That helps keep the numbers down but you will still need either traps or a nice strong hive. A strong hive will seal the beetles up and keep them from laying eggs in the brood comb (the worms/grubs do all the damage).
http://entnemdept.ufl.edu/creatures/misc/bees/small_hive_beetle.htm
I purchase the nematodes from here:
http://www.southeasterninsectaries.com/
 

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I’d be surprised if you have a serious problem. Seeing a handful of shb going into winter in PA? I doubt if any will survive your winter. I think I’d wait until spring and see if any are left and if so, then figure something out.
 

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Well, I sure hope it works out that way. It appears a number of us received nuc's from a supplier and we all ended up with beetles. It was a bit of a shock to see them.
 

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Well, I sure hope it works out that way. It appears a number of us received nuc's from a supplier and we all ended up with beetles. It was a bit of a shock to see them.
I keep a single beeyard in the mountains of North Carolina. It is about a hundred miles north of my local yards. EVERY hive in my local yards has some hive beetles. From time to time I move a hive or two from my local yards to the mountain yard to replace deadouts. When they are moved…they are moved beetles and all. By the following season I am hard pressed to find a single beetle in those hives or that yard.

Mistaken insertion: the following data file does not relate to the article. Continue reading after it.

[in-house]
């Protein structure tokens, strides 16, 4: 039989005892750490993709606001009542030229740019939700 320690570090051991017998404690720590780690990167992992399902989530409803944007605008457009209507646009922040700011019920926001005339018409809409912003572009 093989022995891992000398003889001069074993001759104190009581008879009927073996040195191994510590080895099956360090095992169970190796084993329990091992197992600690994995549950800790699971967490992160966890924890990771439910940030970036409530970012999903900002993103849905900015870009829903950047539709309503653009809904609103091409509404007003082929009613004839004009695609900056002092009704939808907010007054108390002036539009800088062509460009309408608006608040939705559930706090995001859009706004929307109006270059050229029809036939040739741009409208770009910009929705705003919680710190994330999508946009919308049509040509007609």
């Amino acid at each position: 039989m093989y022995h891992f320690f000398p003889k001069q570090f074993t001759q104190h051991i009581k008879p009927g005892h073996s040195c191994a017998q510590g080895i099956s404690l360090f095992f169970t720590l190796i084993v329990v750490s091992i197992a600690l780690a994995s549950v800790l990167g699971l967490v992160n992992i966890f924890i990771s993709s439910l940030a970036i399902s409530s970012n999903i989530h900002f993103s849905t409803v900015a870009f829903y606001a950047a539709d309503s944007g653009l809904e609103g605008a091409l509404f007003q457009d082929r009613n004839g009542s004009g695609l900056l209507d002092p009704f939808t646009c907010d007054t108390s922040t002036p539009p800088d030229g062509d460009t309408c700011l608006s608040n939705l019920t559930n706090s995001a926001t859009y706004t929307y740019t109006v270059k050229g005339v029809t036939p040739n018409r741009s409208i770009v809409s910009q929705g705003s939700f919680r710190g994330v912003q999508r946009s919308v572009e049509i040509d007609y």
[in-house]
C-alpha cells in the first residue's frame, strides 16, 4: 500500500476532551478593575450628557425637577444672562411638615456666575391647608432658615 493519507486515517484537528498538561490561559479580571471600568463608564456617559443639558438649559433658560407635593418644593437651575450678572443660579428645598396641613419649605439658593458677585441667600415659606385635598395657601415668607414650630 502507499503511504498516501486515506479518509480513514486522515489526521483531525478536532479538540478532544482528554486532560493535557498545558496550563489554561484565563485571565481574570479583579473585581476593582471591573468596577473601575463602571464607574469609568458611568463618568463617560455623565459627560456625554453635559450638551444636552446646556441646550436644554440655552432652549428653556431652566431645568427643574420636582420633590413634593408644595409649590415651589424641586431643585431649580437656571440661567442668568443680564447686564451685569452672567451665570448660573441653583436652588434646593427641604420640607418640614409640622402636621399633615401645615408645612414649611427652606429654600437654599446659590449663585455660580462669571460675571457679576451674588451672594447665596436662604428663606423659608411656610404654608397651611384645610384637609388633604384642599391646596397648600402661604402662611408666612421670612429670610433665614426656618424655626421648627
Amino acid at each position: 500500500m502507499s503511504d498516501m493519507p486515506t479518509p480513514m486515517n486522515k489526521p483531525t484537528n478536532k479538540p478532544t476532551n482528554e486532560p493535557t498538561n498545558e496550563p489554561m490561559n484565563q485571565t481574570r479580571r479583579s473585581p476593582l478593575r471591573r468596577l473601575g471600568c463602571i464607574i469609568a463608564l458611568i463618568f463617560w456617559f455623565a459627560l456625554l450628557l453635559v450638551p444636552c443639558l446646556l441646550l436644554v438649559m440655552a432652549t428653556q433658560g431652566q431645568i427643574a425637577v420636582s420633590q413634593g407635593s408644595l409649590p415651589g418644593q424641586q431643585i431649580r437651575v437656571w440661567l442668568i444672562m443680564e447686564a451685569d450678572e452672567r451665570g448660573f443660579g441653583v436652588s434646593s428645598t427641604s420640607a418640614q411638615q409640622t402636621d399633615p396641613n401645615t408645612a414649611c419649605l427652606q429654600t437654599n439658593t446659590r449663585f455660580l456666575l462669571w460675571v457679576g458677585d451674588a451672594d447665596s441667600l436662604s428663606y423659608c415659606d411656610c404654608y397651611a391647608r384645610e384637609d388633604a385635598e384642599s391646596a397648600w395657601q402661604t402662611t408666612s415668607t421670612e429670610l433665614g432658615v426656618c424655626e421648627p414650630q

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Here in NY hives don't succumb to shb. All my hives have a few shb. Some can even have a lot if I give them a pollen sub patty they don't need or want (oops). But blaming a dead colony on shb is like blaming road kill deer on the maggots. Maybe in Georgia or Florida shb is a real problem, but here, and probably in PA (?), they're just part of the clean up crew.

Some plastic traps or something wouldn't hurt, but honestly, colony survival is mostly to do with mites, queens, and nutrition. Like others said, the winter cleans them out, so I wouldn't worry about it. If your colonies have a large population, low mite count, a laying queen, and plenty of honey and pollen stores, you should be A-OK -- 80%+ survival rate.
 

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Discussion Starter #9
Whew!! That is good news. I will check them in the spring. Do you add anything around the hives- in the soil?? - to kill the grubs (or whatever they are called).